Greg Mello and Trish Williams-Mello, for the Study Group

Monday, March 17, 2014



I don't know about you, but I get rather nervous when I hear - and we've heard plenty over the years - about incidents and accidents dealing with nuclear weapons or the systems that deliver them. Submarines running aground, ladders puncturing nose cones, cheating on tests, drunkeness... and WHAT?!?!?! Oh yes, accidental firing of torpedoes around nuclear submarines.

That's correct; over in the UK someone "accidentally" fired an unarmed (phew!!!) torpedo from a ship at a nuclear dockyard.  The torpedo was stopped by a conveniently placed storage container.  I'll let you imagine the possibilities here. Thankfully, no one was injured, and it made for quite a show for those fortunate to witness the spectacle.

It wasn't a nuclear weapon, although the accident occurred in a "high security" area where nuclear submarines are docked for maintenance.

But back to the central question here - There is always a risk, no matter how small it may be, of error with every human activity. And with nuclear weapons we need to ask the question, "Based on the likely severity of the consequences of any accident involving a nuclear weapon (or weapons), do we wish to take even the most infinitesimal risk that it presents?"

This and other questions relating to the risks of continuing to rely on the false security of nuclear weapons are certainly not being brought into any conversations governments are having about building new nuclear weapons (and delivery systems) or improving existing weapons systems.  These are questions that we ignore at our (humanity's) peril.

Looking back on the instances in which humanity stood on the brink of nuclear holocaust due to incidents involving system-related errors, it was human intervention that saved the day (and humanity). Ironically, it is also human interaction that could bring about humanity's end.

So, as you read the somewhat the humorous title, really consider the underlying issues it conveys.

There is no room for "blundering" around nuclear weapons, and humans have proven, through the ages, to be great blunderers!!!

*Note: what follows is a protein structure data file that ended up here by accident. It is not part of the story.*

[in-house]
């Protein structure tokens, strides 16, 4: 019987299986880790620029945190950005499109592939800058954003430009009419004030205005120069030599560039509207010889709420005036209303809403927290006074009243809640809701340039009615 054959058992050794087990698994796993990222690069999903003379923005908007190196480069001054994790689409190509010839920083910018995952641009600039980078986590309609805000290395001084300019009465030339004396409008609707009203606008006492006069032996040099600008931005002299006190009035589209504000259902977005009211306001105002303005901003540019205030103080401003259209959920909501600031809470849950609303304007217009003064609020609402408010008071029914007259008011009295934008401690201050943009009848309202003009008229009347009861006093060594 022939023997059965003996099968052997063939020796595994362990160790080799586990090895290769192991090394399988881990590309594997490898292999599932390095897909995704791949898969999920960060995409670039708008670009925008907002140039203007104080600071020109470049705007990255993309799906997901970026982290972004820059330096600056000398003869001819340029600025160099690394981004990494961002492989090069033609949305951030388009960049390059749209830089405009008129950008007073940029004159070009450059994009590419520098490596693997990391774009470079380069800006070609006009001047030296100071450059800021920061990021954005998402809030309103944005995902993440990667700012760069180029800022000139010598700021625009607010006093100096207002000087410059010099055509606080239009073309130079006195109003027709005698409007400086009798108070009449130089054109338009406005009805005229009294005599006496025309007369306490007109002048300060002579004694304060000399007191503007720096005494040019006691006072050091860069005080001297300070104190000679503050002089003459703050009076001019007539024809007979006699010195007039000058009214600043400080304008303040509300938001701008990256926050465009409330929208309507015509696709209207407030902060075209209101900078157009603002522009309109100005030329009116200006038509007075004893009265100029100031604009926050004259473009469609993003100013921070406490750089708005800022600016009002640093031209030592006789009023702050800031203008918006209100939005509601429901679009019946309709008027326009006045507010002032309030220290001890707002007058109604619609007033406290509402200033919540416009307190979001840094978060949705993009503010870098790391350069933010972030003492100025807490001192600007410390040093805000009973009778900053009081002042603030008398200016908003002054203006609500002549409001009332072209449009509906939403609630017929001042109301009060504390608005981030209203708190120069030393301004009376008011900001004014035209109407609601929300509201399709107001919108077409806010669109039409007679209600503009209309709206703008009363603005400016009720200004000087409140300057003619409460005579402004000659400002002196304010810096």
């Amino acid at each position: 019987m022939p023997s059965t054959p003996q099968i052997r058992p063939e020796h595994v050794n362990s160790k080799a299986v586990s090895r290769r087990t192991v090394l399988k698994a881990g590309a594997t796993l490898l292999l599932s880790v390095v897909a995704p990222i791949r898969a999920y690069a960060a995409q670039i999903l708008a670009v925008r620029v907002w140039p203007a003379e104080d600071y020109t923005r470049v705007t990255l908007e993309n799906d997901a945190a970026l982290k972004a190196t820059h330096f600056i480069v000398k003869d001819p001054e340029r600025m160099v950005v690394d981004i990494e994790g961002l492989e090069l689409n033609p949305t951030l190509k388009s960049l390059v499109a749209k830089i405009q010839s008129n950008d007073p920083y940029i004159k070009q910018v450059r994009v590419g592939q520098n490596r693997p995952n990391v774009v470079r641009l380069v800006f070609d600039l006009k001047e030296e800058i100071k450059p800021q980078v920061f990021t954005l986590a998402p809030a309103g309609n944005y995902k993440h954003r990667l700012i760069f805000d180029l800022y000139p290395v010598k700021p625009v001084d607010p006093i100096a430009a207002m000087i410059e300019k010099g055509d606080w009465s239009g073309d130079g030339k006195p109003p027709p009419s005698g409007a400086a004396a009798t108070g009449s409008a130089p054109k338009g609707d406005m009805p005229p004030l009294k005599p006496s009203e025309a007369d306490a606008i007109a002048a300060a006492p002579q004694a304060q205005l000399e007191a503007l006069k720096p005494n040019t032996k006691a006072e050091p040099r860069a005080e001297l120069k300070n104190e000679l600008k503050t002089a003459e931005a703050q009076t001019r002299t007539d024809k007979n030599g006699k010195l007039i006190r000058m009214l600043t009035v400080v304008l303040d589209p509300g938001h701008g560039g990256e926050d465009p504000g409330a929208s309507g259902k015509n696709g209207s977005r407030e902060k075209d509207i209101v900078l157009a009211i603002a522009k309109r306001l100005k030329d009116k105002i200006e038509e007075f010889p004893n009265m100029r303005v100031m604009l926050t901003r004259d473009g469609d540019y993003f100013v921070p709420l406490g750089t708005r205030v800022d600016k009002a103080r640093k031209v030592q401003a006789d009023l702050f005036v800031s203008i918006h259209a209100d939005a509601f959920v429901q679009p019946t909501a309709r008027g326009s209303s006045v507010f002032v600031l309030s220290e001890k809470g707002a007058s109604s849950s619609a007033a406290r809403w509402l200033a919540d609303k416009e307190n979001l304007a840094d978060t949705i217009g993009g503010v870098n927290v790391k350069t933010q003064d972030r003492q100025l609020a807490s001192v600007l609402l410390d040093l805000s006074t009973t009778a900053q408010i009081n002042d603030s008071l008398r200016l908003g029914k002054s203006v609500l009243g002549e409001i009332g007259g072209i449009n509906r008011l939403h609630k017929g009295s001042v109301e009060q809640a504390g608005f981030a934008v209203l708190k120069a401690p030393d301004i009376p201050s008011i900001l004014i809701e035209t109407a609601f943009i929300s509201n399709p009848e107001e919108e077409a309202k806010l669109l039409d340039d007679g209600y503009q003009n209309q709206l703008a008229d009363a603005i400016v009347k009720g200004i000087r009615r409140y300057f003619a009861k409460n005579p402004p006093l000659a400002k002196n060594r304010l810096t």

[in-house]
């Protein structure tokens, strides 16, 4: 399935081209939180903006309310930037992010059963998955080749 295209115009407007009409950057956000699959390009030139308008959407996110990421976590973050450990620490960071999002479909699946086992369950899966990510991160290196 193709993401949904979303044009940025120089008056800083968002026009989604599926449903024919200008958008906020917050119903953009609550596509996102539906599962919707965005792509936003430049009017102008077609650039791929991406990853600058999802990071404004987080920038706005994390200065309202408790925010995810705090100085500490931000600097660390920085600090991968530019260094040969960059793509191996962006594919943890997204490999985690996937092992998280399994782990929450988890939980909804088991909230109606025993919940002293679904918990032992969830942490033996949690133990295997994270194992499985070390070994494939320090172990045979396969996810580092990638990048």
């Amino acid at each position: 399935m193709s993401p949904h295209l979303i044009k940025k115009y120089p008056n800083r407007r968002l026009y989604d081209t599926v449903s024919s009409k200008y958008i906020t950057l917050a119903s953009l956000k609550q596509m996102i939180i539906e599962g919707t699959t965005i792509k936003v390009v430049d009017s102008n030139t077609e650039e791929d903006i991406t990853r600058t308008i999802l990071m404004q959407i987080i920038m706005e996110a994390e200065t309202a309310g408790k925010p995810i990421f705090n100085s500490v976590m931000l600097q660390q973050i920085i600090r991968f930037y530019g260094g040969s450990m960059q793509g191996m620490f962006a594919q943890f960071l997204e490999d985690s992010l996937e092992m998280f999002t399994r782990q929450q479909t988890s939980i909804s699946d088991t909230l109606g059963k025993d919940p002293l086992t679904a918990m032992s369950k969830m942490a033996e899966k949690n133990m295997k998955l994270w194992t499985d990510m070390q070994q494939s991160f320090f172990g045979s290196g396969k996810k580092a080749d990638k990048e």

Oops! Royal Navy warship accidentally fires TORPEDO at NUCLEAR dockyard

Originally published Fri, March 14, 2014, in the Daily Express

A BLUNDERING Royal Navy warship has accidentally fired a TORPEDO at a nuclear dockyard.

Luckily the torpedo was an unarmed version used for testing Luckily, the torpedo was an unarmed version used for testing [SWNS]

HMS Argyll was moored at Devonport Naval base in Plymouth when the 9ft missile suddenly shot out of its starboard side during a training drill.

Workers watched in disbelief as the tube-shaped projectile flew 200 yards through the air before blasting a hole in a security fence and slamming into a storage container.

The 650-acre site is the sole repair and refuelling facility for Britain's nuclear submarines.

Luckily, the torpedo was an unarmed version used for testing, so it merely thudded into the metal container and did not explode.

Nobody was hurt but red-faced naval chiefs have now ordered a major investigation into the terrifying incident, which took place inside the base's high security area.

A source said: "The torpedo came shooting out of the side of Argyll and flew through the air before going straight through a security fence.

"It's carried on going before hitting a storage container. If anyone was inside it they would have a had a nasty shock - the whole side of the container was stoved in.

"Had the thing been armed it would have let out a 200-metre blast. You could be talking about a major loss of life.

"The Navy guys and the civilian dock workers are understandably appalled by what has happened.

"Someone has obviously pushed the button, presumably by accident - the big question is who."

The 650-acre site is the sole repair and refuelling facility for Britain's nuclear submarines [SWNS]

Had the thing been armed it would have let out a 200-metre blast. You could be talking about a major loss of life.

HMS Argyll is currently the oldest serving Duke Type 23 frigate in the Royal Navy having been launched in 1989.

However, the 4,900 tonne vessel underwent a £20million refit in 2009 to ensure her weaponry was at the cutting edge of naval warfare.

Its armaments include sea wolf anti-aircraft missiles, harpoon launchers, a 4.5 inch mk8 cannon and two twin 12.75 inch sting ray torpedo tubes.

The self-propelled torpedoes are armed with 45kg warheads to take out enemy submarines that they lock onto with acoustic homing sensors.

Argyll's sting ray tubes are normally below the surface of the water but it's understood they were exposed by the tide when the accident took place on Wednesday afternoon.

A spokesman for the Royal Navy said: "We can confirm an incident occurred onboard HMS Argyll on Wednesday 12th. The ship was alongside at Devonport Naval Base in Plymouth.

"During a training exercise, an inert Test Variant Torpedo unexpectedly jettisoned onto the wharf. There was no explosion and no casualties.

"An investigation is now under way to determine the cause of the incident. The torpedo is not an explosive hazard.

"The specific details of the incident are subject to further investigation and it would be inappropriate to comment further.

"The result of the investigation will determine what actions will be necessary to avoid any repeat of this incident in the future.

"However, torpedo system test firing alongside in the naval base has been suspended subject to completion of the investigation."


Original Source URL:  http://www.express.co.uk/news/uk/464945/Oops-Royal-Navy-warship-accidentally-fires-TORPEDO-at-NUCLEAR-dockyard-in-Plymouth